When you over-fertilize your Monstera house plants, water pressure and nutrients build-up. This causes root pressure, which ultimately leads to Monstera dripping.
You may also watch for additional indicators of over-fertilizing, such as withering leaves, stunted development, and a white crust on the surface of the soil or soil drainage.
However, given that xylem sap is a mixture of different minerals and surplus water, a white crust may occasionally develop spontaneously (it is not always a sign of over-fertilization).
(3) Stress or Growing Condition Changes
Even if you do everything in your power to keep your plant happy, a Monstera may begin to drip water for several reasons, including anxiety and less-than-ideal growth circumstances.
Some causes of Monstera dripping water include repotting the plant, moving it to a new place, exposing it to different temperatures, and even returning home from the plant nursery.
Some plants are better able to adjust to changing environments than others, and one of the ways Monstera tries to control its growth circumstances is via dripping/light guttation.
Find out if any changes in the environment might be causing the guttation, and let your Monstera Deliciosa recuperate and acclimate to the new conditions for a few days.
(4) Root Bound
If your Monstera is root-bound and the plant’s roots are growing through drainage holes, it may begin to drip in an effort to relieve some of the strain placed on the root system.
Since there is no soil present, there is nowhere else for the water to go; thus, to get rid of excess moisture and remain healthy, your Monstera plant might go through guttation.
To keep your Monstera from becoming root-bound or suffering from root pressure or root rot, you should repot it immediately as the soil in the current container becomes too crowded.
In general, Monstera plants need to have their pots changed every two to three years or anytime they show indications of becoming root-bound or having limited space to flourish.
What to Do If Monstera is Sweating and Dripping?
Nobody enjoys waking up to see their floors covered with water and sap every morning. If your indoor plants are sweating or dripping water, here’s how you can prevent it.
(1) Adjust Watering Schedule
Reduce the amount of water you give your plant as the first step in preventing Monstera sweating or dripping. It will be unable to absorb anything if it does not get sufficient water.
You may get a similar result by reducing the number of times you water the garden per week. Nevertheless, make an effort to strike a satisfactory balance to prevent plant sweating.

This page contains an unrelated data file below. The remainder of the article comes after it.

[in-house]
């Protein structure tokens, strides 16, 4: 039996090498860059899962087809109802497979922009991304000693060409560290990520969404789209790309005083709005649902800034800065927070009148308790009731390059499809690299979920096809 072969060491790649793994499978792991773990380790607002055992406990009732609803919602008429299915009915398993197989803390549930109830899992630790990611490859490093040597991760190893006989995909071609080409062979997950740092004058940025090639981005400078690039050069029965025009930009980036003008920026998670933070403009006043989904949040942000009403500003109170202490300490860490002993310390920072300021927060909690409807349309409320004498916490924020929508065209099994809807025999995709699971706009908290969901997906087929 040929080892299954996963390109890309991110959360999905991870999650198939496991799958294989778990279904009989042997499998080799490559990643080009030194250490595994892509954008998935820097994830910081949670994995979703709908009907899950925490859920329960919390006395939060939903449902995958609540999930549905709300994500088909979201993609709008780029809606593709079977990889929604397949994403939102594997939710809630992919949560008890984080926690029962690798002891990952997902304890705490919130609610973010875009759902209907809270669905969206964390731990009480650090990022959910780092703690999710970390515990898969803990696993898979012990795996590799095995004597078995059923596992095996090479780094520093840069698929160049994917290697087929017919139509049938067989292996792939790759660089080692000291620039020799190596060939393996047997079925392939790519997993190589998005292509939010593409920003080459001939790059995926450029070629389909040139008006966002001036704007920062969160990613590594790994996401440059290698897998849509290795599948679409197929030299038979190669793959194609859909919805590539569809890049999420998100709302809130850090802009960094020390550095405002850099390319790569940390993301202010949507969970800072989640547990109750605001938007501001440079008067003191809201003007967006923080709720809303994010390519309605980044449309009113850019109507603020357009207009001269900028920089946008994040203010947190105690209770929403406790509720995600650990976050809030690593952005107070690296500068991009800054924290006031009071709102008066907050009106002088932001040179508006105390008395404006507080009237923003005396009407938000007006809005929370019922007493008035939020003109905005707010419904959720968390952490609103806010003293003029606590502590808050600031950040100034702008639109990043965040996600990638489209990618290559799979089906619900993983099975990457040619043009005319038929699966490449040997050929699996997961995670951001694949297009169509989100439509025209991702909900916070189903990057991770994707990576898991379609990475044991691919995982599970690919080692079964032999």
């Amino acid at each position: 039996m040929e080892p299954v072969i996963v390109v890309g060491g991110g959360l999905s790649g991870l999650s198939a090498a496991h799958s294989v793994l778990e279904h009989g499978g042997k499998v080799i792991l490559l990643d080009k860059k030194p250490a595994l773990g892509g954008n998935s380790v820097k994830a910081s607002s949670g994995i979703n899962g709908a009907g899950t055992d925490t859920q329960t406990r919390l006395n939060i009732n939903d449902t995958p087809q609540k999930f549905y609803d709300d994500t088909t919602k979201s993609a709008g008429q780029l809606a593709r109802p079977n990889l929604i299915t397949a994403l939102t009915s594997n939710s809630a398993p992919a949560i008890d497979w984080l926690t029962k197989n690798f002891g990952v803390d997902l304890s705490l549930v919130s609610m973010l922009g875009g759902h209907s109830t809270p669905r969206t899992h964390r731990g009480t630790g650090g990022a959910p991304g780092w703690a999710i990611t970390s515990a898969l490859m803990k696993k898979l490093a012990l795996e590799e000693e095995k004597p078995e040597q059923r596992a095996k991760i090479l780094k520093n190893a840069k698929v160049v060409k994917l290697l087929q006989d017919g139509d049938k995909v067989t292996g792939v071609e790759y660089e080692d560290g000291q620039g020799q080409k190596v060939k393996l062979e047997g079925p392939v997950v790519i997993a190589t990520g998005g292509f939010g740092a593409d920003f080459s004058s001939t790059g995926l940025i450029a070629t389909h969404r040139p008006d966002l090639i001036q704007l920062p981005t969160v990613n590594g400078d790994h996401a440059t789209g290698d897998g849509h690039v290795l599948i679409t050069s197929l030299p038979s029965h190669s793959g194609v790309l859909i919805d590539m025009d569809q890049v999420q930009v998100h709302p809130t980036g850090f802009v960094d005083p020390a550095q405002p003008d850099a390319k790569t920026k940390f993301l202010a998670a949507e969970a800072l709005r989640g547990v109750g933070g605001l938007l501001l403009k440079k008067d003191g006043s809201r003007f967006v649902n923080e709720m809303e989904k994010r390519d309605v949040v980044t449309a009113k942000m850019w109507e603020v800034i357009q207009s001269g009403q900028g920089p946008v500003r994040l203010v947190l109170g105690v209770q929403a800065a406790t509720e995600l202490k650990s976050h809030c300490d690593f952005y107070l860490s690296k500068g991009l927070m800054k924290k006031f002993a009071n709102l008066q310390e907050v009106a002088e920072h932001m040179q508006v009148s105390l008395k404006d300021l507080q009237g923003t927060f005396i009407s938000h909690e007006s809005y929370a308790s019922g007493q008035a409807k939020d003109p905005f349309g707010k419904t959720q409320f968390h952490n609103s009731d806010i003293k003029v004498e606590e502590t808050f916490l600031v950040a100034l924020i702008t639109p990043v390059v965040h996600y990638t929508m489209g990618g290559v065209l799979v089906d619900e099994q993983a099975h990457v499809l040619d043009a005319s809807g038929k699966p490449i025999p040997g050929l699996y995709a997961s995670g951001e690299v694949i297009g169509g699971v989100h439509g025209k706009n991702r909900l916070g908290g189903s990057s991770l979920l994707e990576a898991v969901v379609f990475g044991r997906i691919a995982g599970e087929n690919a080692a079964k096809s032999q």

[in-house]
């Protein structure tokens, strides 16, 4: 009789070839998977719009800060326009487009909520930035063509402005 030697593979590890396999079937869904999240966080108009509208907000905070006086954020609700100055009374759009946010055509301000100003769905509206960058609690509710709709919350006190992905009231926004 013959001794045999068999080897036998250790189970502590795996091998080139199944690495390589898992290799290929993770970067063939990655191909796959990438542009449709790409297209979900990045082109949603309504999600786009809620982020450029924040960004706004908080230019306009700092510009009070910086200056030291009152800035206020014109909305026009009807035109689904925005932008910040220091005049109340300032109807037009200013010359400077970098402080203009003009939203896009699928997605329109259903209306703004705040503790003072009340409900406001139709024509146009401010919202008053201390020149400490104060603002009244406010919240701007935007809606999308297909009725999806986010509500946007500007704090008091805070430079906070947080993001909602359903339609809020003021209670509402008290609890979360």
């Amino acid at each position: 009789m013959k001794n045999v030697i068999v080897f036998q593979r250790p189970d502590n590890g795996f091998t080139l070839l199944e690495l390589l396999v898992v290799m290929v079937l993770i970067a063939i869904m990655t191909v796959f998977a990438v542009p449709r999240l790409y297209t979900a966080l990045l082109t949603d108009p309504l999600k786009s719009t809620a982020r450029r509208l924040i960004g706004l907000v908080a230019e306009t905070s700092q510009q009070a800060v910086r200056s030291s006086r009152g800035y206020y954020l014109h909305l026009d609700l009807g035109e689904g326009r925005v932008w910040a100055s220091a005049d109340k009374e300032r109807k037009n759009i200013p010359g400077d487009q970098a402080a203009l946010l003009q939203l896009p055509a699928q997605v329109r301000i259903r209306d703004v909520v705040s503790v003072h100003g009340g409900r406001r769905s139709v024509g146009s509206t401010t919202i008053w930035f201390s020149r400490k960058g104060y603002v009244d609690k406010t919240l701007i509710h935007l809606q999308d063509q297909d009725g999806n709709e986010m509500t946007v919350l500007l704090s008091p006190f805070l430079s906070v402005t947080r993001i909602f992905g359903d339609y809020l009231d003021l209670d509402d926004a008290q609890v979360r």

If you give Monstera more water than it can handle, it will start absorbing beyond its limit. If this happens, the plant won’t have to use guttation to rid itself of the surplus moisture.
(2) Water Less in Mornings
Since overwatering is one of the primary causes of guttation, adjusting how much water your Monstera gets may make a difference in the excessive water pressure or water vapor.
When you water your Monstera with less water each time, less extra moisture will be left around the roots. Also, try watering it in the morning so it has the whole day to absorb water.
Once you determine that the root cause of Monstera dripping is overwatering, reduce the amount of water applied to the soil and wait at least a week between spraying too much water.
(3) Regulate Temperature and Humidity Levels
Temperature and humidity affect guttation in equal measure; therefore, you must control them by maintaining a stable temperature and reducing the cold surfaces in the surroundings.
You can control the temperature and humidity by using an automated thermostat. This device will maintain the room temperature constantly, allowing you to reduce humidity levels.
The best temperature range for an indoor plant is between 20-30 °C (68 and 86 degrees Fahrenheit). In addition, the humidity levels should be between 40 and 60 percent.
(4) Introduce More Light in the Room
Providing your Monstera with increased light will keep its pores open for longer, enabling it to evaporate effectively. In addition, the light will help it in using water when the process occurs.
Monsteras need a minimum of six hours per day of exposure to bright or indirect sunshine. If your plant is not receiving sufficient light, consider both the light’s intensity and length.
Ideal lighting conditions include a spot 2 to 4 feet (0.6 to 1.2 meters) away from a window facing either the south or the east that gets solid indirect light without causing leaf burn.
If you see your Monstera plant leaves dripping, sweating, or crying, you may be overwatering it. It’s normal for Monstera to drip excess water; however, consistent guttation is a problem.
It is easy to take proper care of your Monstera, as long as you remember a few rules. Always choose soil with adequate drainage and avoid watering until the top 2 inches are fully dry.
As soon as you get the hang of giving your Monstera Deliciosa (or any other Monstera variety) the care it needs, it will flourish and become a beautiful addition to your indoor garden.
My name is Daniel Elrod, and I have been houseplant love ever since I was 17. I love how much joy they bring to any room in the home. I’ve always been amazed at how a few pots of flowing leaves can turn a drab and sterile office into an inviting place where people love to work at.